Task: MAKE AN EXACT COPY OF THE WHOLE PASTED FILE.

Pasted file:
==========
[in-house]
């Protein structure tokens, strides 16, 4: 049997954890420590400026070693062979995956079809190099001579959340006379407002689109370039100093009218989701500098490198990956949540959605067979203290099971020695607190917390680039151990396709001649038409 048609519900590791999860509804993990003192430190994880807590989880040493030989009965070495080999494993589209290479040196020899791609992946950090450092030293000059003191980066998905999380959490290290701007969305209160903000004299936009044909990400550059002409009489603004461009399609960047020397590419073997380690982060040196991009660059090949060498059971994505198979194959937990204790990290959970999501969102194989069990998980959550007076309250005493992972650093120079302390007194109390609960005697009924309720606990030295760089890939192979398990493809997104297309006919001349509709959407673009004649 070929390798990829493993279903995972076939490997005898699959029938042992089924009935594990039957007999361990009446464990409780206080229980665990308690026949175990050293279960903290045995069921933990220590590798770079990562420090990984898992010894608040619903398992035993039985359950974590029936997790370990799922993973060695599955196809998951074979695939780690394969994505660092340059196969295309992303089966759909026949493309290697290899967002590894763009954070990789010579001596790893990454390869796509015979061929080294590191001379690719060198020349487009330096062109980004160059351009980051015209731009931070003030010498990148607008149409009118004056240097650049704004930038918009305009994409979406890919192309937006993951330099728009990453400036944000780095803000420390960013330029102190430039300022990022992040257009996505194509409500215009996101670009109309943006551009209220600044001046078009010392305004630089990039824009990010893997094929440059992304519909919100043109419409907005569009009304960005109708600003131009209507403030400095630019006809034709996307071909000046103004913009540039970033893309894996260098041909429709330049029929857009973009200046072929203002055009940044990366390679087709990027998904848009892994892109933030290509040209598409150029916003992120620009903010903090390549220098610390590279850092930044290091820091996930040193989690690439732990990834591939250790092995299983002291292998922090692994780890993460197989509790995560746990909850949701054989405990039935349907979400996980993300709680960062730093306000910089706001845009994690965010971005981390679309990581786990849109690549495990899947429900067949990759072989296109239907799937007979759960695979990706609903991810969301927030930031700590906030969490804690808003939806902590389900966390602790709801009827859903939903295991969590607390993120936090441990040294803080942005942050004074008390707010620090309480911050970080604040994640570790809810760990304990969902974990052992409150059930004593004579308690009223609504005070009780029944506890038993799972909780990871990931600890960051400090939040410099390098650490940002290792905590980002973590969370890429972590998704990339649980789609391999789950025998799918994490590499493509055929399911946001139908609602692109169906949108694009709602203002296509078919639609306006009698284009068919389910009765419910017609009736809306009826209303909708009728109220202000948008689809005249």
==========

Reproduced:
[in-house]
């Protein structure tokens, strides 16, 4: 049997954890420590400026070693062979995956079809190099001579959340006379407002689109370039100093009218989701500098490198990956949540959605067979203290099971020695607190917390680039151990396709001649038409 048609519900590791999860509804993990003192430190994880807590989880040493030989009965070495080999494993589209290479040196020899791609992946950090450092030293000059003191980066998905999380959490290290701007969305209160903000004299936009044909990400550059002409009489603004461009399609960047020397590419073997380690982060040196991009660059090949060498059971994505198979194959937990204790990290959970999501969102194989069990998980959550007076309250005493992972650093120079302390007194109390609960005697009924309720606990030295760089890939192979398990493809997104297309006919001349509709959407673009004649 070929390798990829493993279903995972076939490997005898699959029938042992089924009935594990039957007999361990009446464990409780206080229980665990308690026949175990050293279960903290045995069921933990220590590798770079990562420090990984898992010894608040619903398992035993039985359950974590029936997790370990799922993973060695599955196809998951074979695939780690394969994505660092340059196969295309992303089966759909026949493309290697290899967002590894763009954070990789010579001596790893990454390869796509015979061929080294590191001379690719060198020349487009330096062109980004160059351009980051015209731009931070003030010498990148607008149409009118004056240097650049704004930038918009305009994409979406890919192309937006993951330099728009990453400036944000780095803000420390960013330029102190430039300022990022992040257009996505194509409500215009996101670009109309943006551009209220600044001046078009010392305004630089990039824009990010893997094929440059992304519909919100043109419409907005569009009304960005109708600003131009209507403030400095630019006809034709996307071909000046103004913009540039970033893309894996260098041909429709330049029929857009973009200046072929203002055009940044990366390679087709990027998904848009892994892109933030290509040209598409150029916003992120620009903010903090390549220098610390590279850092930044290091820091996930040193989690690439732990990834591939250790092995299983002291292998922090692994780890993460197989509790995560746990909850949701054989405990039935349907979400996980993300709680960062730093306000910089706001845009994690965010971005981390679309990581786990849109690549495990899947429900067949990759072989296109239907799937007979759960695979990706609903991810969301927030930031700590906030969490804690808003939806902590389900966390602790709801009827859903939903295991969590607390993120936090441990040294803080942005942050004074008390707010620090309480911050970080604040994640570790809810760990304990969902974990052992409150059930004593004579308690009223609504005070009780029944506890038993799972909780990871990931600890960051400090939040410099390098650490940002290792905590980002973590969370890429972590998704990339649980789609391999789950025998799918994490590499493509055929399911946001139908609602692109169906949108694009709602203002296509078919639609306006009698284009068919389910009765419910017609009736809306009826209303909708009728109220202000948008689809005249």